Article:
- Transit is a passage or transition through or across, or public transportation.
- An example of transit is moving a shipment from point A to point B.
- An example of transit is a commuter train.
- Transit is defined as to pass through or to reverse direction.
An example of transit is to pass through a mountainside in your car.
- passage through or across
- a transition; change
- a carrying or being carried through or across; conveyance: goods in transit
- a system of public transportation, esp. in a city
- a surveying instrument for measuring horizontal angles, a kind of theodolitein full transit theodolite
- the apparent passage of a celestial body across a given meridian or through the field of a telescope
- the apparent passage of a smaller celestial body across the disk of a larger one, as of Mercury across the sun
Origin: Middle English transite from Classical Latin transitus, past participle of transire from trans-, trans- plush ire, to go: see year
- to make a transit through or across
- to revolve (the telescope of a transit) so as to reverse its direction
Used by arrangement with John Wiley & Sons, Inc.
- The act of passing over, across, or through; passage.
- a. Conveyance of people or goods from one place to another, especially on a local public transportation system.b. The system or vehicles used for such conveyance.
- A transition or change, as to a spiritual existence at death.
- Astronomy a. The passage of a celestial body across the observer's meridian.b. The passage of a smaller celestial body or its shadow across the disk of a larger celestial body.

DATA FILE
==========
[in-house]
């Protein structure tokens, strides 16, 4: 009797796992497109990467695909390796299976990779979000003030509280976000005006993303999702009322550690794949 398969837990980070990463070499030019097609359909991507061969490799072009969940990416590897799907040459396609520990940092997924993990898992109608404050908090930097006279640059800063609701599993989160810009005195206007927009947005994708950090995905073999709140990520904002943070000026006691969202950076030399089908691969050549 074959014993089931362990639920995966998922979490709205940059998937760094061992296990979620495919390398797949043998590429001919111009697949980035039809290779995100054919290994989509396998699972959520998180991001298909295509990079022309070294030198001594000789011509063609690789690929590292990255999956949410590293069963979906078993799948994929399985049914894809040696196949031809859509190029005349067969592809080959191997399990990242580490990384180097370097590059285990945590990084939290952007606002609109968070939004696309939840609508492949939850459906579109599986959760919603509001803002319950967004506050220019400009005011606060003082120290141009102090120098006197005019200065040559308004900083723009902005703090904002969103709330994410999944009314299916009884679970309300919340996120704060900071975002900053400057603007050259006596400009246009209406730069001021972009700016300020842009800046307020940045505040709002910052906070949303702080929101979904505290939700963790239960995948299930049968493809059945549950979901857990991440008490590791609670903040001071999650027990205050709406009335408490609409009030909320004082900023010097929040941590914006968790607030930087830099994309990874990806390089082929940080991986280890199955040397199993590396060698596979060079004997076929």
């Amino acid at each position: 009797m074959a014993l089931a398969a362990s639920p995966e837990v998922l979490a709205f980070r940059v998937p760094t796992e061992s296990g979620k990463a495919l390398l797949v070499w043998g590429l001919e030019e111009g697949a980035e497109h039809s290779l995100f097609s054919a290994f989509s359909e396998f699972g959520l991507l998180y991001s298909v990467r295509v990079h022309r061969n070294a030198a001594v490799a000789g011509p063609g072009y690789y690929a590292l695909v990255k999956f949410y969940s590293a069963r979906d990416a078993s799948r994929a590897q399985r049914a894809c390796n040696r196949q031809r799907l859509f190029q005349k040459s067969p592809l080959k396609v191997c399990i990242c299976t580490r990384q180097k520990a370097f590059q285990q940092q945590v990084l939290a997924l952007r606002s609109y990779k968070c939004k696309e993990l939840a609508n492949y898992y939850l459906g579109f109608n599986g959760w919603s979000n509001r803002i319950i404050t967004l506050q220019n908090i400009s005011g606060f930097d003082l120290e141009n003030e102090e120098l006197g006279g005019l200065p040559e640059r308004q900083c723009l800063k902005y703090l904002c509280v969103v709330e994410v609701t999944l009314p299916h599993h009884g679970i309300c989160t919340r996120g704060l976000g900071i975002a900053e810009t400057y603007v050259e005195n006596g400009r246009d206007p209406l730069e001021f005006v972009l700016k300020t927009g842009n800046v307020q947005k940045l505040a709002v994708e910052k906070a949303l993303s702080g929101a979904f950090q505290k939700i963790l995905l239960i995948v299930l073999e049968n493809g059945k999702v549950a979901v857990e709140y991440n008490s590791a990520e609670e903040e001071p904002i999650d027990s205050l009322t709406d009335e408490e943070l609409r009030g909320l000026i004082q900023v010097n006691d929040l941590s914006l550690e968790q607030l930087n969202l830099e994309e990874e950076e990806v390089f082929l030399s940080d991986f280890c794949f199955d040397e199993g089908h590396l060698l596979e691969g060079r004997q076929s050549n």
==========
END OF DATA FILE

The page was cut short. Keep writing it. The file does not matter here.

- A surveying instrument similar to a theodolite that measures horizontal and vertical angles.
- To pass over, across, or through: aircraft transiting the United States and Canada.
- To revolve (the telescope of a surveying transit) about its horizontal transverse axis in order to reverse its direction.
Origin: Middle English transite, from Latin trānsitus, from past participle of trānsīre, to go across; see transient.
transit - Science Definition
- The passage of a smaller celestial body or its shadow across the disk of a larger celestial body. As observed from Earth, Mercury and Venus are the only planets of the solar system that make transits of the Sun, because they are the only planets with orbits that lie between Earth and the Sun. Mercury makes an average of 13 transits of the Sun each century. Transits of Venus across the Sun are much rarer, with only 7 of them having occurred between 1639 and 2004. In contrast, transits of Jupiter's moons across its disk are common occurrences. Compare occultation.
- The passage of a celestial body across the celestial meridian (the great circle on the celestial sphere passing through the celestial poles and an observer's zenith). For any observer, the object is at its highest in the sky at its transit of the observer's meridian. See more at celestial meridian.
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